You've already been taken inside the worlds of Housewives, million dollar real estate agents, high-end stylists and hairdressers, award-winning chefs and more -- but tonight Bravo goes where no other network has taken you: Deep into the heart of New York City's thriving (and drama-filled) art world with Gallery Girls. And, just in case that isn't enough intrigue for you, it turns out that the critics think it's way chic.
The show, which features seven young and hungry Big Apple art professionals (think gallery curators, not actual artists) who will do anything to climb their way up the social ladder and make their name known in the industry. Watch a preview, and then check out what some of the critics are saying -- and tune in tonight at 10/9 Central!
New York Times: "Pretensions to high culture notwithstanding, the New York art scene is a plenty valid setting for the internecine warfare that is reality television’s gasoline. ... But who are the mean girls? The fizzy Gallery Girls doesn’t take a moral stand, rightly pitting strivers of all sorts in the same ring and letting the bodies fall where they may."
USA Today: "This cast can be voluble, melodramatic or depressed, or hilariously snooty (Liz Margulies, the daughter of a wealthy art collector, sneers at the red-lipsticked girls who live in Brooklyn). Sometimes they're sophisticated, worldly and sexually forward (Angela Pham, a photographer from a conservative Vietnamese family in Orange County, Calif., has no trouble posing nude for anyone's camera) but also naive and vulnerable about how the real world works."
Miami Herald: "Too bad the title Mean Girls was already taken. The cast of Bravo’s newest reality series, Gallery Girls, really packs a wallop. The show follows seven young woman trying to make it in Manhattan’s art world. and if this is the kind of behavior that goes on over there, our advice would be to stick to Wynwood."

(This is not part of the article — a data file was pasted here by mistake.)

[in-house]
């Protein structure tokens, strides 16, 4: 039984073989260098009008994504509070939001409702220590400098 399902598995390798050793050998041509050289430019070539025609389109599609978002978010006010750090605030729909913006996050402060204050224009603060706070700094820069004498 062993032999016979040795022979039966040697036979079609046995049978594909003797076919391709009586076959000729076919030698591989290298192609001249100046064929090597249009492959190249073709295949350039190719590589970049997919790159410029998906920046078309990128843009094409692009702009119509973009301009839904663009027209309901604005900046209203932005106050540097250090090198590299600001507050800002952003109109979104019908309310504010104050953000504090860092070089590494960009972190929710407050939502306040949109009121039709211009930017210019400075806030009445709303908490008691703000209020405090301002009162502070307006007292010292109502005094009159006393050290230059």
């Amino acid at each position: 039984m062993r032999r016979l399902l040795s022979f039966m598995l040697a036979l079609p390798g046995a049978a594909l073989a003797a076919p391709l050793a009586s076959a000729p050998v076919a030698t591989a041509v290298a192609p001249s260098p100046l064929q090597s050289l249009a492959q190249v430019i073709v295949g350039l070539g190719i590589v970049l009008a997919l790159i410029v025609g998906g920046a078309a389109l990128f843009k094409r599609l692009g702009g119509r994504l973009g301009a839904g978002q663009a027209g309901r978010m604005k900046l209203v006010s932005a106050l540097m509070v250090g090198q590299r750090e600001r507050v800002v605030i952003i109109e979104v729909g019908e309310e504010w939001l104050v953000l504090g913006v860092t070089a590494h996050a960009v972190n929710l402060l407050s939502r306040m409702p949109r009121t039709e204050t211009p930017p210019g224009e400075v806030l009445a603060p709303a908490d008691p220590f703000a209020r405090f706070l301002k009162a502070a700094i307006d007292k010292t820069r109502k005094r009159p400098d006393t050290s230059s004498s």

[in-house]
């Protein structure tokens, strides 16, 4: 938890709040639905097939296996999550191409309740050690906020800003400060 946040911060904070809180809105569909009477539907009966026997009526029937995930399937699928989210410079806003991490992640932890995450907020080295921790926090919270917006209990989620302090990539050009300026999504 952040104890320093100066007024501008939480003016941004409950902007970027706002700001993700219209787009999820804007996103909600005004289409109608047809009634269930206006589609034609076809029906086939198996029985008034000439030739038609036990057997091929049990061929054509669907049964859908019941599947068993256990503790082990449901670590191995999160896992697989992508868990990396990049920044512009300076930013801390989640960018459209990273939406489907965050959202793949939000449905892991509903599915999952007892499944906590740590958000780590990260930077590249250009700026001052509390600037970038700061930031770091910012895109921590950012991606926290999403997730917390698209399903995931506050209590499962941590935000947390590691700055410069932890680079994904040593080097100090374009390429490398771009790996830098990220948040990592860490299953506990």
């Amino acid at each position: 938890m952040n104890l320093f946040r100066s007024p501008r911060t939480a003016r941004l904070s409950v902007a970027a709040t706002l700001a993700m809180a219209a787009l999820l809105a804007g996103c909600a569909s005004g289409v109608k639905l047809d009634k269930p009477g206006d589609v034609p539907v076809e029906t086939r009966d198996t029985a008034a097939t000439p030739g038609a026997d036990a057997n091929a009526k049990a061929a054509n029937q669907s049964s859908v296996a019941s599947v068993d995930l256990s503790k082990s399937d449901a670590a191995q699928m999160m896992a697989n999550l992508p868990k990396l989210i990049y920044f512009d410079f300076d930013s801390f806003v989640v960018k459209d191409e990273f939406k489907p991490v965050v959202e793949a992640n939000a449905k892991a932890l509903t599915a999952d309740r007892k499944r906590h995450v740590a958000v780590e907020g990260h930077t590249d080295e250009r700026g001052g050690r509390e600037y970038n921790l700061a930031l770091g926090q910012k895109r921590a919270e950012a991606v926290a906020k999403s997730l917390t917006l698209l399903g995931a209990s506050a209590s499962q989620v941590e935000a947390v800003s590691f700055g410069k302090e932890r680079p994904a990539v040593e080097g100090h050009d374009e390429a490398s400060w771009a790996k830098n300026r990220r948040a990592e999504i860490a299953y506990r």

Slate: "So far Gallery Girls has failed to penetrate the New York art world, but it’s doing a fantastic job at showcasing the lives of young women who have the ambition to make it in New York but lack the guile to ascend off-screen. The inaccuracies of Gallery Girls might appear glaring to those in the know, but to everyone else they will seem negligible. With its symmetrical faces, schadenfreude, and establishing shots of Manhattan, the show does manage to deliver pleasure, if not an authentic portrait of the world it ostensibly sets out to document. Next week, according to a teaser, Chantal will tell Claudia that she needs “to like get off the Adderall or something,” and I, for one, will be watching."
New York Daily News: "Bravo’s latest docu-series follows seven twentysomethings around New York as they try to find their place in the city’s art scene — and they can be as catty as the “Real Housewives ... While sometimes superficial, the women on the show all hustle towards whatever artistic goals they’re pursuing. Many work for free to gain experience and contacts, and have overcome obstacles to get there."